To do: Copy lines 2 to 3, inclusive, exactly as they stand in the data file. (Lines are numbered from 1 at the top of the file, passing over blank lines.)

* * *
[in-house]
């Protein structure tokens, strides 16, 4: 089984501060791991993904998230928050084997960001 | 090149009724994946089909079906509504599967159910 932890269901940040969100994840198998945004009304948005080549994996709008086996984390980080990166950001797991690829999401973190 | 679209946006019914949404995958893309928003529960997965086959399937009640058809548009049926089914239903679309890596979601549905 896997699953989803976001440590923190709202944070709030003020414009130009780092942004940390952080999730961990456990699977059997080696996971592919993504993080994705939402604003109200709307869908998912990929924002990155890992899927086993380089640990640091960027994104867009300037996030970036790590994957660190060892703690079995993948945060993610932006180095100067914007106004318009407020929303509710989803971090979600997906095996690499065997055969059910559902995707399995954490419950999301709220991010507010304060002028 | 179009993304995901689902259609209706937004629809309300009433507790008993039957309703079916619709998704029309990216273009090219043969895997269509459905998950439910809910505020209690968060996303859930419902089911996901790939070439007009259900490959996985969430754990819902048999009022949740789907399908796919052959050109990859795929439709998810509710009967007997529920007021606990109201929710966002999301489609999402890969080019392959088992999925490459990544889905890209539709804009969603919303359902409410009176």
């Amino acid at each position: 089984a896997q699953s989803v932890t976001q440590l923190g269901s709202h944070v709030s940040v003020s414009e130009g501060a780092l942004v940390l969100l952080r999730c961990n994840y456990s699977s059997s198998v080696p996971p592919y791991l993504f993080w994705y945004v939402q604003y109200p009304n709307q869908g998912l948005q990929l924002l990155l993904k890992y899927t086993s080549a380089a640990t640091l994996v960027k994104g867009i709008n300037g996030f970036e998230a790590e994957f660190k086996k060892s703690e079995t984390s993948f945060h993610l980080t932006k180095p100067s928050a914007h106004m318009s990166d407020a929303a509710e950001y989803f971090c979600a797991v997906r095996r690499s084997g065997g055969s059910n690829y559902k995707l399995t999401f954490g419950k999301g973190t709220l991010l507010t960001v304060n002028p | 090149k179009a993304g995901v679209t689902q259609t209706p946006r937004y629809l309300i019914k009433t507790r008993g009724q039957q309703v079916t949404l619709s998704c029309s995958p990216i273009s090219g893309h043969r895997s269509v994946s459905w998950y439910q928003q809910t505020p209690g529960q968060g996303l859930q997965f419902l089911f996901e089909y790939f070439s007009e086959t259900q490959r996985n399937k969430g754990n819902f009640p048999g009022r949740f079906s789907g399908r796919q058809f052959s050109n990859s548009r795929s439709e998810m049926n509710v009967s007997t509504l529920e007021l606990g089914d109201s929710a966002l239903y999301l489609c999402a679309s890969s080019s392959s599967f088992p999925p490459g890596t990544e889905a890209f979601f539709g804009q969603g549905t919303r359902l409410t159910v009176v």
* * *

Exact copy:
């Protein structure tokens, strides 16, 4: 089984501060791991993904998230928050084997960001 | 090149009724994946089909079906509504599967159910 932890269901940040969100994840198998945004009304948005080549994996709008086996984390980080990166950001797991690829999401973190 | 679209946006019914949404995958893309928003529960997965086959399937009640058809548009049926089914239903679309890596979601549905 896997699953989803976001440590923190709202944070709030003020414009130009780092942004940390952080999730961990456990699977059997080696996971592919993504993080994705939402604003109200709307869908998912990929924002990155890992899927086993380089640990640091960027994104867009300037996030970036790590994957660190060892703690079995993948945060993610932006180095100067914007106004318009407020929303509710989803971090979600997906095996690499065997055969059910559902995707399995954490419950999301709220991010507010304060002028 | 179009993304995901689902259609209706937004629809309300009433507790008993039957309703079916619709998704029309990216273009090219043969895997269509459905998950439910809910505020209690968060996303859930419902089911996901790939070439007009259900490959996985969430754990819902048999009022949740789907399908796919052959050109990859795929439709998810509710009967007997529920007021606990109201929710966002999301489609999402890969080019392959088992999925490459990544889905890209539709804009969603919303359902409410009176």
């Amino acid at each position: 089984a896997q699953s989803v932890t976001q440590l923190g269901s709202h944070v709030s940040v003020s414009e130009g501060a780092l942004v940390l969100l952080r999730c961990n994840y456990s699977s059997s198998v080696p996971p592919y791991l993504f993080w994705y945004v939402q604003y109200p009304n709307q869908g998912l948005q990929l924002l990155l993904k890992y899927t086993s080549a380089a640990t640091l994996v960027k994104g867009i709008n300037g996030f970036e998230a790590e994957f660190k086996k060892s703690e079995t984390s993948f945060h993610l980080t932006k180095p100067s928050a914007h106004m318009s990166d407020a929303a509710e950001y989803f971090c979600a797991v997906r095996r690499s084997g065997g055969s059910n690829y559902k995707l399995t999401f954490g419950k999301g973190t709220l991010l507010t960001v304060n002028p | 090149k179009a993304g995901v679209t689902q259609t209706p946006r937004y629809l309300i019914k009433t507790r008993g009724q039957q309703v079916t949404l619709s998704c029309s995958p990216i273009s090219g893309h043969r895997s269509v994946s459905w998950y439910q928003q809910t505020p209690g529960q968060g996303l859930q997965f419902l089911f996901e089909y790939f070439s007009e086959t259900q490959r996985n399937k969430g754990n819902f009640p048999g009022r949740f079906s789907g399908r796919q058809f052959s050109n990859s548009r795929s439709e998810m049926n509710v009967s007997t509504l529920e007021l606990g089914d109201s929710a966002l239903y999301l489609c999402a679309s890969s080019s392959s599967f088992p999925p490459g890596t990544e889905a890209f979601f539709g804009q969603g549905t919303r359902l409410t159910v009176v």